DailyPost 2058

While Seshan tried his best to bring sanity into election expenditure mayhem in this country, demonetization also was in a way a decisive step to bring in accountability into election spending, besides lots of other reasons. That the democracy of the country is completely politicized is known to one and all, but that democracy has also been monetized nearly completely, outside known mechanisms remains relatively unknown. People in the trade know this openly unknown secret. If various revelations time and again, lots fully substantiated, if transformed into a collage, will willy-nilly explain the monetised democracy of India. Few political milestones, investigative and anecdotal evidence will complete the story fairly well.

How neatly this well-oiled machine is made to run without any public outcry is the eight wonder of the world. While the masses toil, this informal yet well-structured monetisation machine gets further solidified with every passing day. Their setbacks which we read in newspapers are seen by the practitioners as even better and brighter opportunities for the future. One disclaimer, rampant well known and visible symptoms of the disease cannot be called conjecture, for lack of ready, judicially tested evidence. The other blatant fact is the political circles, might be elsewhere too, is the rampant tendency to hoodwink the law, rather than dutifully following it. Having political power at their beck and call, or being a part of the class, which is interested in this cosy ecosystem, it becomes easier for them to play around with the law.

Nobody will play with the law, if there is no vested interest and more often than not, it translates into monetary gain. Party funding has remained a quintessential political problem. Elections have been treated as cash guzzlers, and it is generally presumed that the wealth of the party / candidates translates at least to some degree, into political success. Things have been changing on this front, and now we have electoral bonds too. Different rules and laws that regulate political and election funding, themselves are full of gaping holes, and no will is there to implement even those, is scary. The cost of elections is generally talked about as the capital cost of creating a business enterprise. On the intra-party side, there are always claims and counterclaims of money changing hands in the allotment of party tickets. Some leaders also give donations to their party.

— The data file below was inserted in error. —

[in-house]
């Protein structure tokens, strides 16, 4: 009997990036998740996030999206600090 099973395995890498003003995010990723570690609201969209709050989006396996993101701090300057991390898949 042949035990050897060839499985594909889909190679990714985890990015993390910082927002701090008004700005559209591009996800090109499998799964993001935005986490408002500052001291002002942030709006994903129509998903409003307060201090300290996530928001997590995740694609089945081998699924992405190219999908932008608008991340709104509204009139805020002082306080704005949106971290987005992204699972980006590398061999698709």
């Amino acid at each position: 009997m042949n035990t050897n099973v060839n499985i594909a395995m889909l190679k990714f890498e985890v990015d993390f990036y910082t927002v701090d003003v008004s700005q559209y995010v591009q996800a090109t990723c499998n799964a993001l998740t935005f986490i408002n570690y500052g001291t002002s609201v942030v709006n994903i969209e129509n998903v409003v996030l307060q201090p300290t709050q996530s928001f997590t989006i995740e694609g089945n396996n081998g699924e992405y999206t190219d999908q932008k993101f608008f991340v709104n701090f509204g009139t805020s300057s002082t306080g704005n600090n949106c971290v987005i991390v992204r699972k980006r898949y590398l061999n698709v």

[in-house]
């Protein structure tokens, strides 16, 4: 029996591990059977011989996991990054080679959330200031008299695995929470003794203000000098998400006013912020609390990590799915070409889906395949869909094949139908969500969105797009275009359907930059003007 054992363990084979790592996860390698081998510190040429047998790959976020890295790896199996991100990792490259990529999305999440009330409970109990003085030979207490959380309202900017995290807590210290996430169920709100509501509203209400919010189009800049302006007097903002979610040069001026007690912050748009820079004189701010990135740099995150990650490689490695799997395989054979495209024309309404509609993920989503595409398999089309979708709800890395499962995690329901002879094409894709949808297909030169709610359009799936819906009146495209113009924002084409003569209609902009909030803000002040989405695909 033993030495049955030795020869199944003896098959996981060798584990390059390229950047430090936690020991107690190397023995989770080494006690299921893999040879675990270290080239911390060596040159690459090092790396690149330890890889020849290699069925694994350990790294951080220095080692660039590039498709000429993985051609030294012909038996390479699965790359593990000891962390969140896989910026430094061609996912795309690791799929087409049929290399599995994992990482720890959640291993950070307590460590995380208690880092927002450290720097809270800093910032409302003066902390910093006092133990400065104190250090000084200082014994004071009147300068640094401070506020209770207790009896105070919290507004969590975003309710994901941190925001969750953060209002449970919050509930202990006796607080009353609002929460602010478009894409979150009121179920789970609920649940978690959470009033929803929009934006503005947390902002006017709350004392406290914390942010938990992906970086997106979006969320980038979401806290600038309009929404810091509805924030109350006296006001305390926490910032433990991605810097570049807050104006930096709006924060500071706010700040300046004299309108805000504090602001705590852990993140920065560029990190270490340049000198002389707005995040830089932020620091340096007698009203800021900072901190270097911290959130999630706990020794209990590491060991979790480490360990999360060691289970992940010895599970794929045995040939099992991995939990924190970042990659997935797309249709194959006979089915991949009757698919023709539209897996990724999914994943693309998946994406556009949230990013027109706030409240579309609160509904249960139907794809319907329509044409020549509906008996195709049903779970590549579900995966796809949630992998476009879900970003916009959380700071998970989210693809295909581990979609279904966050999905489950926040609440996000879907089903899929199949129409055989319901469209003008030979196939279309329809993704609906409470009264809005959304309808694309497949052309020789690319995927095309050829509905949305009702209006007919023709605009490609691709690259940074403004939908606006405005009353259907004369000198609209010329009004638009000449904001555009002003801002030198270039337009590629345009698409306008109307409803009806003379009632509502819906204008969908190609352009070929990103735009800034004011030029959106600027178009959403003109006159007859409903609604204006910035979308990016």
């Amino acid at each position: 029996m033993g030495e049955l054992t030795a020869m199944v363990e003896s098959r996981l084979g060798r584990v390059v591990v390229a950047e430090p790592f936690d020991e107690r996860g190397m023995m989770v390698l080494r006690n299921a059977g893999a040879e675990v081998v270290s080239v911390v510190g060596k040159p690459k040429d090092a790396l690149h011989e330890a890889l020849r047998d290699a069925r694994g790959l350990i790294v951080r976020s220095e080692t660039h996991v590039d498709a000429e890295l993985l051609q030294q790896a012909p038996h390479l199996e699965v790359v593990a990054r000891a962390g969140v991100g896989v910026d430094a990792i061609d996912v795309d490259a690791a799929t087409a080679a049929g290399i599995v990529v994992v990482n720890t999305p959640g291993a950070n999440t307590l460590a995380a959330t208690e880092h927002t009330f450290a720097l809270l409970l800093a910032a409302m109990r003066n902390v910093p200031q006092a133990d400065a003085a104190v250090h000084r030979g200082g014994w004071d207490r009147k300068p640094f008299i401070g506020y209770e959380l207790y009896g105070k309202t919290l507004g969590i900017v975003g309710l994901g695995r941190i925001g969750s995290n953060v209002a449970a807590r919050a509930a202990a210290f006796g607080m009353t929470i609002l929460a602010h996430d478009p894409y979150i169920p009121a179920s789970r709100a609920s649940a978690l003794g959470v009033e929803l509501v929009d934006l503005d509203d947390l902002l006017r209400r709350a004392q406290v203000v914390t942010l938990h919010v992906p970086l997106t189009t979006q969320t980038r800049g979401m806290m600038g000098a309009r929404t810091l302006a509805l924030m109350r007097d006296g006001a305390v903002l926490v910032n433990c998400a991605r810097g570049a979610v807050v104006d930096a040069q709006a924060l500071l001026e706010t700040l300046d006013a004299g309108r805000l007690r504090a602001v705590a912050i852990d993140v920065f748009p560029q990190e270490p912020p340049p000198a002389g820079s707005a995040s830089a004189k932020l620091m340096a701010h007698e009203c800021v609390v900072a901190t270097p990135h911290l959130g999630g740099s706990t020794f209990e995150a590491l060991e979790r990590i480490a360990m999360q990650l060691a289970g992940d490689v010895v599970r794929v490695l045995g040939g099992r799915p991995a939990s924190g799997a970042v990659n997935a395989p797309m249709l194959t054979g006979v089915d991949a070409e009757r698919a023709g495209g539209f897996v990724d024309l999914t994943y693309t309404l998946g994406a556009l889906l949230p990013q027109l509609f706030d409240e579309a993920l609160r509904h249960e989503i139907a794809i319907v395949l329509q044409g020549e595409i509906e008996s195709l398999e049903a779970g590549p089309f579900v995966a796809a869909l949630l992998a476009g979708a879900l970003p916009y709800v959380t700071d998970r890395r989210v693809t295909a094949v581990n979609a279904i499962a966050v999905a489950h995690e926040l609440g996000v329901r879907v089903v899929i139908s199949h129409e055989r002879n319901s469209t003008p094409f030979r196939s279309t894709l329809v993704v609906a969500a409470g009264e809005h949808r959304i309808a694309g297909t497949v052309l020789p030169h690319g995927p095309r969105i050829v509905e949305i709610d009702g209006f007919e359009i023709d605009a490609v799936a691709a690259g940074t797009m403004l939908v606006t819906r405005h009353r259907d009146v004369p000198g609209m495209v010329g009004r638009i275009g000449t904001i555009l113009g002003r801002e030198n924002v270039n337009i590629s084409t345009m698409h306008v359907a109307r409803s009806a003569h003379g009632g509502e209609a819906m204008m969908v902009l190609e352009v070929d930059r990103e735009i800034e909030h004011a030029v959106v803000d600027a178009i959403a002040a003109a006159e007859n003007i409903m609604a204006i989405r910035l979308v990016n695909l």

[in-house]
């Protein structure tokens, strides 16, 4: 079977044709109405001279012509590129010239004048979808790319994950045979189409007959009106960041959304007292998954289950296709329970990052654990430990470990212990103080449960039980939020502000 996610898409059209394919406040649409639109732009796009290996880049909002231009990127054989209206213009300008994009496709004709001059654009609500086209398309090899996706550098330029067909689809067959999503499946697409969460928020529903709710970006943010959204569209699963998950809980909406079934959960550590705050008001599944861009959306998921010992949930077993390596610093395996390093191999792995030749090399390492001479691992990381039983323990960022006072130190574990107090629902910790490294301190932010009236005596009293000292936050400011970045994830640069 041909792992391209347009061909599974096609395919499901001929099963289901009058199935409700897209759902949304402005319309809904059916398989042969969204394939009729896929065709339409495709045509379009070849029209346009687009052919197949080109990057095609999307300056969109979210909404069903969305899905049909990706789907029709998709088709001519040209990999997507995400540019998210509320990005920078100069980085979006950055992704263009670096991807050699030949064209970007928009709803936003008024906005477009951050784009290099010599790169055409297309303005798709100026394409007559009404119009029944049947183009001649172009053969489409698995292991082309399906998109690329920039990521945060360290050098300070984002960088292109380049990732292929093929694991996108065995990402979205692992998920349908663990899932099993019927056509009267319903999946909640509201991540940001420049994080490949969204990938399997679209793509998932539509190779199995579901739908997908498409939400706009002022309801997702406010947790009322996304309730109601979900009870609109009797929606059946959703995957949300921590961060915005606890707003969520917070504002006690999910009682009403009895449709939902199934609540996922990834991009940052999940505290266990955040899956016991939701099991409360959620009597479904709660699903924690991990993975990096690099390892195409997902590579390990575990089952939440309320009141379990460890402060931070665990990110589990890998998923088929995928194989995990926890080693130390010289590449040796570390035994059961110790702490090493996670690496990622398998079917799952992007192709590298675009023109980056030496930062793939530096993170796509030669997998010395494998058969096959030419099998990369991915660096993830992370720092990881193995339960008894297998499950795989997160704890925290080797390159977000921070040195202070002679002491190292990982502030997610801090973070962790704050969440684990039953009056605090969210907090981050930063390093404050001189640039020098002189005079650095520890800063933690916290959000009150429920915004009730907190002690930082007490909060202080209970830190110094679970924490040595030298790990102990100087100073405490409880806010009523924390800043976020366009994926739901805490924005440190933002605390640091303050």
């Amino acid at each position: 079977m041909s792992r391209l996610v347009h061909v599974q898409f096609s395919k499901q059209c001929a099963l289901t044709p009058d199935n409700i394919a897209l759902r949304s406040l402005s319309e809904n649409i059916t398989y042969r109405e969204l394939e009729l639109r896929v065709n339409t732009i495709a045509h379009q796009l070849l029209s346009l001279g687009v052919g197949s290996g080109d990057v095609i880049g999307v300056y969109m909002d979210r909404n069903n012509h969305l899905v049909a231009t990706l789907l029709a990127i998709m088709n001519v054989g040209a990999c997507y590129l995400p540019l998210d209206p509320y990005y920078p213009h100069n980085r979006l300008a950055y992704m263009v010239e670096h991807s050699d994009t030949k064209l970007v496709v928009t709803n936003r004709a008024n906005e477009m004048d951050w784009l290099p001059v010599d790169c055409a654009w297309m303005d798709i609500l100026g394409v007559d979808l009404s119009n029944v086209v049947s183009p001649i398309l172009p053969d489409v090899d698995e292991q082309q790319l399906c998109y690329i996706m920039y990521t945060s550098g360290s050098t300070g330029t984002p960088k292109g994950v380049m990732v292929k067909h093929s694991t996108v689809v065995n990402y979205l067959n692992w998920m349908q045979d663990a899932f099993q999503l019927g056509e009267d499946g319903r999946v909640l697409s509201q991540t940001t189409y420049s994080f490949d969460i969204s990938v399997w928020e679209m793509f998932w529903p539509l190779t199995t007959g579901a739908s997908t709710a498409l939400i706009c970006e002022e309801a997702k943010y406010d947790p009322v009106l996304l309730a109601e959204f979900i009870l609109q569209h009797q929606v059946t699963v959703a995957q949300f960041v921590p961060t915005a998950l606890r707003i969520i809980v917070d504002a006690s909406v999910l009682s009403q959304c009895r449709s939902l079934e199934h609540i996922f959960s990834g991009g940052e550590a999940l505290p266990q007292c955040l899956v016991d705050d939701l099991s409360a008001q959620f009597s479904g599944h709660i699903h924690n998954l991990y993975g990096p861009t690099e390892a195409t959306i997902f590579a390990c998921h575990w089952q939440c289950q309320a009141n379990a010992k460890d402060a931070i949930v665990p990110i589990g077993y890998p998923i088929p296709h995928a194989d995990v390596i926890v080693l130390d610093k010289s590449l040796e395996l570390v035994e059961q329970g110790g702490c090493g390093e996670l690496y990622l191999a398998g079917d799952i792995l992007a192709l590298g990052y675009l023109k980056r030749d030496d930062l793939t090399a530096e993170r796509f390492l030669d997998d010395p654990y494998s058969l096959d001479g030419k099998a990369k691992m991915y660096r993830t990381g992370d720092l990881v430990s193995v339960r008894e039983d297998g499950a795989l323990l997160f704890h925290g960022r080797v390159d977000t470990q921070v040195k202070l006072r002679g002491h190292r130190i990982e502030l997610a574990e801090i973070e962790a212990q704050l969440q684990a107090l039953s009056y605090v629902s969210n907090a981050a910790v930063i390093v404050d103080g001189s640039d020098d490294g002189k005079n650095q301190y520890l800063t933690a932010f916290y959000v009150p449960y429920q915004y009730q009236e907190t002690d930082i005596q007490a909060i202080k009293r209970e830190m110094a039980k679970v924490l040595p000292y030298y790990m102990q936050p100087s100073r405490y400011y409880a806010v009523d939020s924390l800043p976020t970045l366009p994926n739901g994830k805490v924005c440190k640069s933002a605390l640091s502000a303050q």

Election funding in a wide and varied manner, and similar accounting following suit, has made it a jigsaw puzzle beyond redemption. Government formation is another area of monetization, coalitions might be better off from this point of view. Nina Radia tapes give a clear inkling into this game. Making governments and cobbling new ones can be peak business time in this game. Show of strength can be another financial thriller. Even questions in the legislature are asked for a price. Policies and laws can change, created or tweaked, if the scale tilts in someone’s favour. Whatever little is reflected by the asset declarations at the time of elections, gives a picture of what keeps happening at the backend. Procurements are riddled to an extent that the governments are known by percentages. The total number of businessmen in our legislatures, and ones who openly support businesses and those involved in some scam or the other, added together, have the critical mass to sabotage all good that can possibly be done.

Sanjay Sahay

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